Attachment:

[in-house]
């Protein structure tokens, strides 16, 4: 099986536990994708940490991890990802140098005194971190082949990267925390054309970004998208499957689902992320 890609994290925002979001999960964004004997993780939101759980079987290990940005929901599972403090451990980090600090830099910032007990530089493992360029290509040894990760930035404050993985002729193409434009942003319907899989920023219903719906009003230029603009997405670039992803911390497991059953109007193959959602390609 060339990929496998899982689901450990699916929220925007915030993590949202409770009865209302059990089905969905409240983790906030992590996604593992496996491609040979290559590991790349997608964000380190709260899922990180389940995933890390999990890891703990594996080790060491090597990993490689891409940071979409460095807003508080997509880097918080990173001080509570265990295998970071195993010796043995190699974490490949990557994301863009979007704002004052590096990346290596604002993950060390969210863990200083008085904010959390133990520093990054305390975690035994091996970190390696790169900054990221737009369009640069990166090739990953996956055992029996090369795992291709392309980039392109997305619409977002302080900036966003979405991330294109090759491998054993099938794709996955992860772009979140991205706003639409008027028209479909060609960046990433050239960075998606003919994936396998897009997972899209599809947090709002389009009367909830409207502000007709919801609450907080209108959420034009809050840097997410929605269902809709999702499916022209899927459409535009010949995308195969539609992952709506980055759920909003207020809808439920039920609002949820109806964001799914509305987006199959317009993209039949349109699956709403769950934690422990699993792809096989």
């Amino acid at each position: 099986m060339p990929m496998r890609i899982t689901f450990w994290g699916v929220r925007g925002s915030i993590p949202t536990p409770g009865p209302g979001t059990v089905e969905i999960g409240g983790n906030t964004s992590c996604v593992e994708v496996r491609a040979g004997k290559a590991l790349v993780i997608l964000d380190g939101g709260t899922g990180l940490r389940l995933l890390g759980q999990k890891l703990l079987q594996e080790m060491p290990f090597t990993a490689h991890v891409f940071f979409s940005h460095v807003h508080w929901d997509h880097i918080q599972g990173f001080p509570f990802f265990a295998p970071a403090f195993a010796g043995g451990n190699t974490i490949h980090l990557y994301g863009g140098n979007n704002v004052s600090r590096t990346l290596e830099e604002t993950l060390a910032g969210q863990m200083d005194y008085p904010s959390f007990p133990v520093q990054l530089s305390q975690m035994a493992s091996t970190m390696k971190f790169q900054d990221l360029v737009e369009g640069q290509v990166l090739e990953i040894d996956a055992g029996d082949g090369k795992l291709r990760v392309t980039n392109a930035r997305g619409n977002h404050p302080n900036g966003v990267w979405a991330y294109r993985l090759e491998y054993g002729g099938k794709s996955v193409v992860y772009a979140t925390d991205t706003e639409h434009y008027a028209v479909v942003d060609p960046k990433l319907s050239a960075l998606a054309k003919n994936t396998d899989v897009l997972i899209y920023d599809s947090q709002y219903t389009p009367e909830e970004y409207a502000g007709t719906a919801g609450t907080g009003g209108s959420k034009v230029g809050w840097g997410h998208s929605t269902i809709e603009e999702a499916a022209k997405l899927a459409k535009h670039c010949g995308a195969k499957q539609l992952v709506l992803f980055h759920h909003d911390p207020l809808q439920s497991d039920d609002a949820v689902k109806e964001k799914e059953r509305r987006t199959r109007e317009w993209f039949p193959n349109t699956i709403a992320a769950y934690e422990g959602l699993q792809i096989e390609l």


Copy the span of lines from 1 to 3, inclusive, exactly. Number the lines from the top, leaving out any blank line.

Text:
[in-house]
């Protein structure tokens, strides 16, 4: 099986536990994708940490991890990802140098005194971190082949990267925390054309970004998208499957689902992320 890609994290925002979001999960964004004997993780939101759980079987290990940005929901599972403090451990980090600090830099910032007990530089493992360029290509040894990760930035404050993985002729193409434009942003319907899989920023219903719906009003230029603009997405670039992803911390497991059953109007193959959602390609 060339990929496998899982689901450990699916929220925007915030993590949202409770009865209302059990089905969905409240983790906030992590996604593992496996491609040979290559590991790349997608964000380190709260899922990180389940995933890390999990890891703990594996080790060491090597990993490689891409940071979409460095807003508080997509880097918080990173001080509570265990295998970071195993010796043995190699974490490949990557994301863009979007704002004052590096990346290596604002993950060390969210863990200083008085904010959390133990520093990054305390975690035994091996970190390696790169900054990221737009369009640069990166090739990953996956055992029996090369795992291709392309980039392109997305619409977002302080900036966003979405991330294109090759491998054993099938794709996955992860772009979140991205706003639409008027028209479909060609960046990433050239960075998606003919994936396998897009997972899209599809947090709002389009009367909830409207502000007709919801609450907080209108959420034009809050840097997410929605269902809709999702499916022209899927459409535009010949995308195969539609992952709506980055759920909003207020809808439920039920609002949820109806964001799914509305987006199959317009993209039949349109699956709403769950934690422990699993792809096989």
């Amino acid at each position: 099986m060339p990929m496998r890609i899982t689901f450990w994290g699916v929220r925007g925002s915030i993590p949202t536990p409770g009865p209302g979001t059990v089905e969905i999960g409240g983790n906030t964004s992590c996604v593992e994708v496996r491609a040979g004997k290559a590991l790349v993780i997608l964000d380190g939101g709260t899922g990180l940490r389940l995933l890390g759980q999990k890891l703990l079987q594996e080790m060491p290990f090597t990993a490689h991890v891409f940071f979409s940005h460095v807003h508080w929901d997509h880097i918080q599972g990173f001080p509570f990802f265990a295998p970071a403090f195993a010796g043995g451990n190699t974490i490949h980090l990557y994301g863009g140098n979007n704002v004052s600090r590096t990346l290596e830099e604002t993950l060390a910032g969210q863990m200083d005194y008085p904010s959390f007990p133990v520093q990054l530089s305390q975690m035994a493992s091996t970190m390696k971190f790169q900054d990221l360029v737009e369009g640069q290509v990166l090739e990953i040894d996956a055992g029996d082949g090369k795992l291709r990760v392309t980039n392109a930035r997305g619409n977002h404050p302080n900036g966003v990267w979405a991330y294109r993985l090759e491998y054993g002729g099938k794709s996955v193409v992860y772009a979140t925390d991205t706003e639409h434009y008027a028209v479909v942003d060609p960046k990433l319907s050239a960075l998606a054309k003919n994936t396998d899989v897009l997972i899209y920023d599809s947090q709002y219903t389009p009367e909830e970004y409207a502000g007709t719906a919801g609450t907080g009003g209108s959420k034009v230029g809050w840097g997410h998208s929605t269902i809709e603009e999702a499916a022209k997405l899927a459409k535009h670039c010949g995308a195969k499957q539609l992952v709506l992803f980055h759920h909003d911390p207020l809808q439920s497991d039920d609002a949820v689902k109806e964001k799914e059953r509305r987006t199959r109007e317009w993209f039949p193959n349109t699956i709403a992320a769950y934690e422990g959602l699993q792809i096989e390609l």